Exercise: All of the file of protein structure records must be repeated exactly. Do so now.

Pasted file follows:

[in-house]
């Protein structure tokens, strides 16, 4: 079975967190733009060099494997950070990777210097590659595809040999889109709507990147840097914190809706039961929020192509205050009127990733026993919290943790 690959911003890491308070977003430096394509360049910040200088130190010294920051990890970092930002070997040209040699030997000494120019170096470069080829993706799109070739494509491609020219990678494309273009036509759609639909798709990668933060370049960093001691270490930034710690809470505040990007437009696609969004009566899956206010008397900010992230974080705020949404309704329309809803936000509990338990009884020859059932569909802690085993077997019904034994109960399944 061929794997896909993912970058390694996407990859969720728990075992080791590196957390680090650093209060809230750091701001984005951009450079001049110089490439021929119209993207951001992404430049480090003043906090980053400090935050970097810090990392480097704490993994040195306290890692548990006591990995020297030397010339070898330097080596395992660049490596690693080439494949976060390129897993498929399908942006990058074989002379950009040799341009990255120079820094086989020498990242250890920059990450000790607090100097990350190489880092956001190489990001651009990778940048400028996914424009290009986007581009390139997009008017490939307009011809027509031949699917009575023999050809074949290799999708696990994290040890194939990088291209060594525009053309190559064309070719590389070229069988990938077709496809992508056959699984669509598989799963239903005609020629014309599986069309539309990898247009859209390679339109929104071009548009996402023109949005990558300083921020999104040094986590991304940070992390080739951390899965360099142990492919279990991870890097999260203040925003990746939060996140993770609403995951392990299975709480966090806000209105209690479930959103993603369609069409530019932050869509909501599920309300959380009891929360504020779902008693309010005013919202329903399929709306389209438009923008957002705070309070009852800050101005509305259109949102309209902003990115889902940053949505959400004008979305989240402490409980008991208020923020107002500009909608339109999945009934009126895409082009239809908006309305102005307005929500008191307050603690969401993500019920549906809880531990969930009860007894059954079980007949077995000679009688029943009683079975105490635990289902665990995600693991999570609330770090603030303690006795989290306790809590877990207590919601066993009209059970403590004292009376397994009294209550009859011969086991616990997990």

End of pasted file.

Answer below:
[in-house]
């Protein structure tokens, strides 16, 4: 079975967190733009060099494997950070990777210097590659595809040999889109709507990147840097914190809706039961929020192509205050009127990733026993919290943790 690959911003890491308070977003430096394509360049910040200088130190010294920051990890970092930002070997040209040699030997000494120019170096470069080829993706799109070739494509491609020219990678494309273009036509759609639909798709990668933060370049960093001691270490930034710690809470505040990007437009696609969004009566899956206010008397900010992230974080705020949404309704329309809803936000509990338990009884020859059932569909802690085993077997019904034994109960399944 061929794997896909993912970058390694996407990859969720728990075992080791590196957390680090650093209060809230750091701001984005951009450079001049110089490439021929119209993207951001992404430049480090003043906090980053400090935050970097810090990392480097704490993994040195306290890692548990006591990995020297030397010339070898330097080596395992660049490596690693080439494949976060390129897993498929399908942006990058074989002379950009040799341009990255120079820094086989020498990242250890920059990450000790607090100097990350190489880092956001190489990001651009990778940048400028996914424009290009986007581009390139997009008017490939307009011809027509031949699917009575023999050809074949290799999708696990994290040890194939990088291209060594525009053309190559064309070719590389070229069988990938077709496809992508056959699984669509598989799963239903005609020629014309599986069309539309990898247009859209390679339109929104071009548009996402023109949005990558300083921020999104040094986590991304940070992390080739951390899965360099142990492919279990991870890097999260203040925003990746939060996140993770609403995951392990299975709480966090806000209105209690479930959103993603369609069409530019932050869509909501599920309300959380009891929360504020779902008693309010005013919202329903399929709306389209438009923008957002705070309070009852800050101005509305259109949102309209902003990115889902940053949505959400004008979305989240402490409980008991208020923020107002500009909608339109999945009934009126895409082009239809908006309305102005307005929500008191307050603690969401993500019920549906809880531990969930009860007894059954079980007949077995000679009688029943009683079975105490635990289902665990995600693991999570609330770090603030303690006795989290306790809590877990207590919601066993009209059970403590004292009376397994009294209550009859011969086991616990997990």